Emotional Eating vs. Intuitive Eating: What You Need to Know

Emotional eating: is it always a negative? Emotional eating has been defined as when you turn to food for comfort, but emotional eating can also happen in human bonding moments. Think about it for a moment. Have you gone on a date and sat and lingered and maybe even ordered dessert or another drink even though you knew your body didn’t want or need it, but because you wanted to keep the moment going?

Or what about at the Thanksgiving table, when Nana said, “Eat some pie,” and you listened and shoved forkfuls in your mouth even though you felt fullness pressing on your rib cage. We, as humans, eat or drink to please others. We eat or drink when we are past the point of satiation when we feel emotionally weak.

We may even turn to food for comfort when we feel sad, are worried, or are bored—because eating can be “something to do.” As the Mayo Clinic says, “…your emotions can become so tied to your eating habits that you automatically reach for a treat whenever you’re angry or stressed without thinking about what you’re doing.” That’s when emotional eating can be dangerous.

emotional eating
Source: Pixabay

But the thing about emotional eating is that regardless of the reason you put the food or drink into your body, the feeling of bonding or soothing never lasts. And you may feel awful and berate yourself for eating or drinking too much, making unhealthy choices, or feeling physically or emotionally sick.

But our relationship and interactions with food can be different than turning to it in times of emotion. Nutritional therapist Danielle Brooks, author of Good Decisions Most of the Time…Because Life is Too Short Not to Eat Chocolate, said that our relationship with food (and beverages) can be used as a vehicle for self-discovery. She advocates intuitive eating, or understanding exactly what you are craving, what you want to put in your body and why, and how much of each precise food you actually want.

Intuitive eating is judgment-free and focuses on self-trust, self-love, and inner guidance. Dietitian Jessica Jones, M.S., R.D., C.D.E., writes in an essay for SELF that one of the biggest benefits intuitive eaters will experience is peace: “By paying attention to what your body and mind are asking you for, you will feel satisfied, not deprived, hungry, hangry, or craving foods that you aren’t ‘allowed’ to eat because of a diet you’re following.”

emotional eating pizza
Source: Pixabay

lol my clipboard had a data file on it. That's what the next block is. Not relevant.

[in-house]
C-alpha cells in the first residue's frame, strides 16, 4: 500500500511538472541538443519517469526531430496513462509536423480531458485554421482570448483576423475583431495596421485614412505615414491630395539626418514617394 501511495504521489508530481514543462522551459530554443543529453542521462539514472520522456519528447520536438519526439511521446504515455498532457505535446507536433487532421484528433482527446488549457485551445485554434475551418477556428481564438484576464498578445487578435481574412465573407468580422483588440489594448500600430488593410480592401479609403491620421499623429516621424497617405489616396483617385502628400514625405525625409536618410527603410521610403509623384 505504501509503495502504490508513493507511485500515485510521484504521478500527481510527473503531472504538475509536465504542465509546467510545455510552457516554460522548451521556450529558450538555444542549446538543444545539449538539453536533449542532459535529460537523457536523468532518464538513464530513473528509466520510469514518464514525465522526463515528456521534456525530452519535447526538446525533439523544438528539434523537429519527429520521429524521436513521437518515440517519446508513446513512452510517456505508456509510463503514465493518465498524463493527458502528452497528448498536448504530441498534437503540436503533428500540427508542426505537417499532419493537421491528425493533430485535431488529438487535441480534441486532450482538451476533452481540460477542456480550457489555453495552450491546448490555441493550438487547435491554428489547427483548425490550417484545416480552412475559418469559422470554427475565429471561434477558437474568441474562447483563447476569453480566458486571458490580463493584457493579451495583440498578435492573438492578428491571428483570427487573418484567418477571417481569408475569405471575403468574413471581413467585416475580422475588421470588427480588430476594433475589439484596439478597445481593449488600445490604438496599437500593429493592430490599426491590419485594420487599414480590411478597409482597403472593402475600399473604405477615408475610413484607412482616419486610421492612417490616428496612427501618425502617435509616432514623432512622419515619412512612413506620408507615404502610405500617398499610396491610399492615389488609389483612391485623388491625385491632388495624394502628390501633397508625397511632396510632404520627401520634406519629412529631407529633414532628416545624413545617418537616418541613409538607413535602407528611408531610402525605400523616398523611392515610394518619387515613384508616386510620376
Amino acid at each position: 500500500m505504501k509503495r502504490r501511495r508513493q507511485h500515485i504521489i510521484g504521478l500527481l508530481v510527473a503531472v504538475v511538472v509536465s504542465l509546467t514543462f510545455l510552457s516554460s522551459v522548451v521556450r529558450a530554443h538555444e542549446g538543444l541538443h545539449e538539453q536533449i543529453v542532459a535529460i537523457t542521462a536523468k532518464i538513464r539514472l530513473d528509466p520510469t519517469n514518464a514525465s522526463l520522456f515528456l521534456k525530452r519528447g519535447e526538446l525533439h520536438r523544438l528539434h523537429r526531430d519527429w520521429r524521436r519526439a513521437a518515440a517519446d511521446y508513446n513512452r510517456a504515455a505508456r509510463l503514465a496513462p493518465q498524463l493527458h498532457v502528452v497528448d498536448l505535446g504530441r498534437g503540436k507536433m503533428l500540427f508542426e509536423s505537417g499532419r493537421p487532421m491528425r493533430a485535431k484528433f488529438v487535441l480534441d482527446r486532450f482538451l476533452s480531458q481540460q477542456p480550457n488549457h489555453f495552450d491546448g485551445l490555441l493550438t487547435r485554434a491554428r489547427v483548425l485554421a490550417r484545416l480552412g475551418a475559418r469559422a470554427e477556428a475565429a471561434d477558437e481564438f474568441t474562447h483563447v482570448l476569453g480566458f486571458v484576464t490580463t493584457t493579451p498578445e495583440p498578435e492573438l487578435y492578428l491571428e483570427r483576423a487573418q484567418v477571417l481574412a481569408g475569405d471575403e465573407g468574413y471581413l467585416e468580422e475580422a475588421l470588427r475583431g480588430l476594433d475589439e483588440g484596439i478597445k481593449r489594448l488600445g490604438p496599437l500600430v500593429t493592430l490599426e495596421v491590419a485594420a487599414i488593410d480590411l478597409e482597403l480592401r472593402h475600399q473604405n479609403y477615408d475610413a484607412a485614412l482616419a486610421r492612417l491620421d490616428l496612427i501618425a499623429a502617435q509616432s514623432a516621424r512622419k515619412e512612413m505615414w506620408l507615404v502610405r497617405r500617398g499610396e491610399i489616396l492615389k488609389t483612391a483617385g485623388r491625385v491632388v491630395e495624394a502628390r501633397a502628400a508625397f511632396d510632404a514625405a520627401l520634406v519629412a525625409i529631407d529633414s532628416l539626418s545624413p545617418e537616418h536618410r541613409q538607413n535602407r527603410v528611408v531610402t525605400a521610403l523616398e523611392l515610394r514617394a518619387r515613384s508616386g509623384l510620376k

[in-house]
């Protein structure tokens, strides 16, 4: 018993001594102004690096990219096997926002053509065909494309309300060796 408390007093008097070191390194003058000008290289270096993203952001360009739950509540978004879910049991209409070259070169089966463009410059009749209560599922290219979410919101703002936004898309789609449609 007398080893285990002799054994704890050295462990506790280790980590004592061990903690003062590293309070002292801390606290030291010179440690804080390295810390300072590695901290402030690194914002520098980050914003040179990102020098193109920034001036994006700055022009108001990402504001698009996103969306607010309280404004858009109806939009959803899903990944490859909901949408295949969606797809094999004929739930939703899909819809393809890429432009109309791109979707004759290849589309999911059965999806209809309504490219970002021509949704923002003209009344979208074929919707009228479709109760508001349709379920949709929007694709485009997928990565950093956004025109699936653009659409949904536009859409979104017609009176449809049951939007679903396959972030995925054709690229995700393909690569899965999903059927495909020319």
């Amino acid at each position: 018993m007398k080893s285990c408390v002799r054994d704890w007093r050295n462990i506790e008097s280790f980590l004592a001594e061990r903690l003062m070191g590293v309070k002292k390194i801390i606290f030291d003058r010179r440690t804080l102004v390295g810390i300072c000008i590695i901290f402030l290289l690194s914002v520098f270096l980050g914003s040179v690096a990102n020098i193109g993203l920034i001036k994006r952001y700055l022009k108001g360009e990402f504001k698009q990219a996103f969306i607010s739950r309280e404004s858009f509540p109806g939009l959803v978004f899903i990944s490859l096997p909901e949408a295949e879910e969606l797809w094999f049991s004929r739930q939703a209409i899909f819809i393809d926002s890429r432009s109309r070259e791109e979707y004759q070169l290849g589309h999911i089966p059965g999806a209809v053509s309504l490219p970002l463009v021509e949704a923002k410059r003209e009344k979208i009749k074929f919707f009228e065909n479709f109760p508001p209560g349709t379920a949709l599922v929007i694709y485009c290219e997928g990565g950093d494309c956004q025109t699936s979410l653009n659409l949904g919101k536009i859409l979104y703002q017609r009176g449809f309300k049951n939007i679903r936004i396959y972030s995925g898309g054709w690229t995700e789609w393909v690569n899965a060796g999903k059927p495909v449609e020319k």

The ten principles of intuitive eating include:

  • reject the diet mentality
  • honor your hunger (meaning eat when you are hunger but listen to your body for its stop signal)
  • make peace with food (No food is bad. Some is more nutritious than others but making things off limits leads to cravings.)
  • challenge the food police (often in your own head telling you something is bad or shaming you)
  • feel satisfaction within yourself (Brooks explains this idea of how you know when you really crave something, like French fries for example, and you put the first one in your mouth and its salt and oily goodness makes you almost ecstatic? But then after three or ten or twenty fries, you’ve lost that feeling of awesomeness with them? That’s because your craving was satisfied long ago. It is better to stop when the satisfaction has stopped.)
  • feel when you are full (and then eat no more)
  • treat your emotions with kindness (understand that sometimes you want ice cream because you want to feel more love or fun or whatever in your life.)
  • love and respect your body
  • MOVE (be active)
  • honor your health consistently (that means you can say yes to chocolate but you also say yes to lean proteins, veggies, fruits, and other healthy, real foods)

While everyone has an intuition, not everyone is acutely aware of theirs and its nudges. And intuitive eating may be easier for people who have easy access to nutritious foods, who have enough time and money to focus on eating intuitively, and who are chronic-disease free. Psychiatrist James Greenblatt also says that intuitive eating may be a better second step (as opposed to the primary treatment) for those with struggling with acute eating disorders.

Plenty of resources exist if you’d like to learn more about emotional eating versus intuitive eating, such as Jessica Jones’ Food Positive (which is geared toward BIPOC) and the Food Heaven podcast. The next time you crave something, before you put that food in your mouth, ask yourself why you want it? Is it an emotion driving your decision, the need to connect with others, or something else? The more self-aware we are the better we can be to ourselves, to others, and the world around us.

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